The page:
Many studios offer Hatha yoga classes, but I keep hearing that Hatha yoga is actually not the right term. What the hell is Hatha yoga and am I a total rookie 'cause I go to Hatha classes? Patrick T.
Greetings, brother. The idea of Hatha yoga seems to confuse people quite often, a bit more than it probably should. In Sanskrit, which is the ancient language in which yoga is based, the term Hatha means forceful or strong. As you may already know, there are eight limbs of yoga, asana (which is the physical movement that most people think of when they hear “yoga”) being only one of them. In comparison to the other practices of yoga at the time it all began, asana was the most “forceful,” hence the term Hatha.
So, in theory, Hatha should refer to all of the different types of yoga practices commonly seen at studios and gyms; however, over time, and especially in Western culture, we’ve formed different definitions.
Now, Hatha mostly refers to gentle and basic yoga classes. Students of Hatha yoga pay careful attention to the breath and being present in the moment, focusing on opening the channels of the body so that energy can flow with ease.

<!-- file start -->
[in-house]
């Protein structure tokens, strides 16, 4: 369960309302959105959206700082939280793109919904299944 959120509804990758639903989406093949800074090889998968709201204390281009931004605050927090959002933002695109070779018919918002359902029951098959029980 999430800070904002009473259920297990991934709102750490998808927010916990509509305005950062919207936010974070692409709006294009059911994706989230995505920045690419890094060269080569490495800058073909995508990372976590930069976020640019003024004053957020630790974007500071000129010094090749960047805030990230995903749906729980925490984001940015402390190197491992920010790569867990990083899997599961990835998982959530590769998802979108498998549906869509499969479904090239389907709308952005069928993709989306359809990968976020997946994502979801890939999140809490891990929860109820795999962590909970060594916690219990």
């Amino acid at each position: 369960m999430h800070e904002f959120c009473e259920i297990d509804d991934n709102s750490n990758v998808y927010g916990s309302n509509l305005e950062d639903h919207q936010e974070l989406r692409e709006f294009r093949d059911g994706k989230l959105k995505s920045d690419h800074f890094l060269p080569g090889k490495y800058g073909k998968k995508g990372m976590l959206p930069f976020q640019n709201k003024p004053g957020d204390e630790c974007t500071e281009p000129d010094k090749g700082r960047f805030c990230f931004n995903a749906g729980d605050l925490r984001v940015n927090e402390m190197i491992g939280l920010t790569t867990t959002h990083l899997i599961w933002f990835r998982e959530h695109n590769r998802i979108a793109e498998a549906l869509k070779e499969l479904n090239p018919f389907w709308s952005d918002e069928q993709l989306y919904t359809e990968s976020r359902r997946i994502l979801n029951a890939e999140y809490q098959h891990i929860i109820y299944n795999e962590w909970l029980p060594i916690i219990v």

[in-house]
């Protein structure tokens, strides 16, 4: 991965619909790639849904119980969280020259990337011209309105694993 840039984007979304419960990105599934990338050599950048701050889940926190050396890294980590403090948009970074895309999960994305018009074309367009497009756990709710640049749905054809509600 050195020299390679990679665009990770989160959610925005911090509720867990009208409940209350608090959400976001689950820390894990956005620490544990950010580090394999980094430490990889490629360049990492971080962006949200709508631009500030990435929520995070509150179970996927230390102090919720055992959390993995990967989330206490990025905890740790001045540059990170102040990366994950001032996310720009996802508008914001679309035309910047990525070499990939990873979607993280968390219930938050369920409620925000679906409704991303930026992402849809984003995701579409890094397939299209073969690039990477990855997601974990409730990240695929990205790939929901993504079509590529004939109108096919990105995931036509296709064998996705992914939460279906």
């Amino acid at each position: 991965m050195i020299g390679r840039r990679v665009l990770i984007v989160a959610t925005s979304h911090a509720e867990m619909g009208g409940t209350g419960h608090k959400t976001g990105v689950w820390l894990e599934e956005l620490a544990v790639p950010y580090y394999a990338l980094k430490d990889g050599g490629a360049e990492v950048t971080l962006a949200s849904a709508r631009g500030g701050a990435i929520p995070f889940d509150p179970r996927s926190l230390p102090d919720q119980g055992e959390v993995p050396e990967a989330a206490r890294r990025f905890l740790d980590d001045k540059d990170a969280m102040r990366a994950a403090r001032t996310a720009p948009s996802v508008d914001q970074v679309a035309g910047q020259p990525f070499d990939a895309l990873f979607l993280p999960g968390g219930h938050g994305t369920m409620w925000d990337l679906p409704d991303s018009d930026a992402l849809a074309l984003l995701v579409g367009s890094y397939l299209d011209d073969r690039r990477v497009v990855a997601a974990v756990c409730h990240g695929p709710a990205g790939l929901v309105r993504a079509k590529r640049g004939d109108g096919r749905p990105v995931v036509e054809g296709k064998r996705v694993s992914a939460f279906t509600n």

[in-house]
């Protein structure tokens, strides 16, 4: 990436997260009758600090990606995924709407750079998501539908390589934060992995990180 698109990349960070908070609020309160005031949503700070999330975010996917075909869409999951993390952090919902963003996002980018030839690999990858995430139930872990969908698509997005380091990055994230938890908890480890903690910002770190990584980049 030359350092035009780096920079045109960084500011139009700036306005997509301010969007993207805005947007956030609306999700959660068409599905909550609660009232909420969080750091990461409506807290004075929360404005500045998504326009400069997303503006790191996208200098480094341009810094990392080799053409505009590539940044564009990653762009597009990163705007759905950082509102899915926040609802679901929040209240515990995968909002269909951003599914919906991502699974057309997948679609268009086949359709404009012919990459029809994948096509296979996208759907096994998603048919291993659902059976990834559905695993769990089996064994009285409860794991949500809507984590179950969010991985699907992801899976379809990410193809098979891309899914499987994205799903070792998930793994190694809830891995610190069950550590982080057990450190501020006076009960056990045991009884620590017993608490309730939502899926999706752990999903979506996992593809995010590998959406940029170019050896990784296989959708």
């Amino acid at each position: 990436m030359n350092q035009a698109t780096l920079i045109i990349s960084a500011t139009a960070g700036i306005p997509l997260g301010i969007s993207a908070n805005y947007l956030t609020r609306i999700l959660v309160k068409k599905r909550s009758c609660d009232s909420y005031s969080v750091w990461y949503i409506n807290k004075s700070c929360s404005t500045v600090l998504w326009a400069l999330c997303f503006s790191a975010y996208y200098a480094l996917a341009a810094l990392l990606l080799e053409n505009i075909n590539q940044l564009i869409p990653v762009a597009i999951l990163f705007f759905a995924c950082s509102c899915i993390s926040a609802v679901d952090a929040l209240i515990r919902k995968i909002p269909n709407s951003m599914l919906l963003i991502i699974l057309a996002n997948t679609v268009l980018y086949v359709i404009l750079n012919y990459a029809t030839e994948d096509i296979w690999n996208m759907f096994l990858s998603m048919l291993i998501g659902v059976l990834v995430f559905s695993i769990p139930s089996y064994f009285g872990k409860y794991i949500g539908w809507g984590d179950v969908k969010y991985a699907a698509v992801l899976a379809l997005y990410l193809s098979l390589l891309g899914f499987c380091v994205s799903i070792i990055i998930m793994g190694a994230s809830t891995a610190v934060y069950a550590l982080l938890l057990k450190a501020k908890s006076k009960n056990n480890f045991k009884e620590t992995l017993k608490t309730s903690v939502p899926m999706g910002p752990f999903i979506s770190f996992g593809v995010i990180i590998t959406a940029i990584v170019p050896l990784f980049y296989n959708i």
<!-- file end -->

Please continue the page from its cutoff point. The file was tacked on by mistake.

Hatha is also very much about balance. When you break down the Sanskrit word, Ha translates to “sun,” which represents masculine components of our being, and tha translates to “moon,” tuning into our more feminine qualities. Both male and female Hatha students focus on balancing out the two opposites to create a sincere sense of power and wellbeing.
I certainly wouldn’t say that you are a “rookie” if you go to Hatha classes. In fact, I think it’s important that all students take the time to focus with great intensity on the things that are instructed in Hatha classes. These more basic techniques help break down the poses and get to the foundation of the practice. If you are attending these classes, and feel like you’re able to advance to a more physically demanding practice, try out another style of yoga, perhaps Vinyasa or Ashtanga. But no matter what, don’t forget the simple things, for they are what our entire practice is built upon.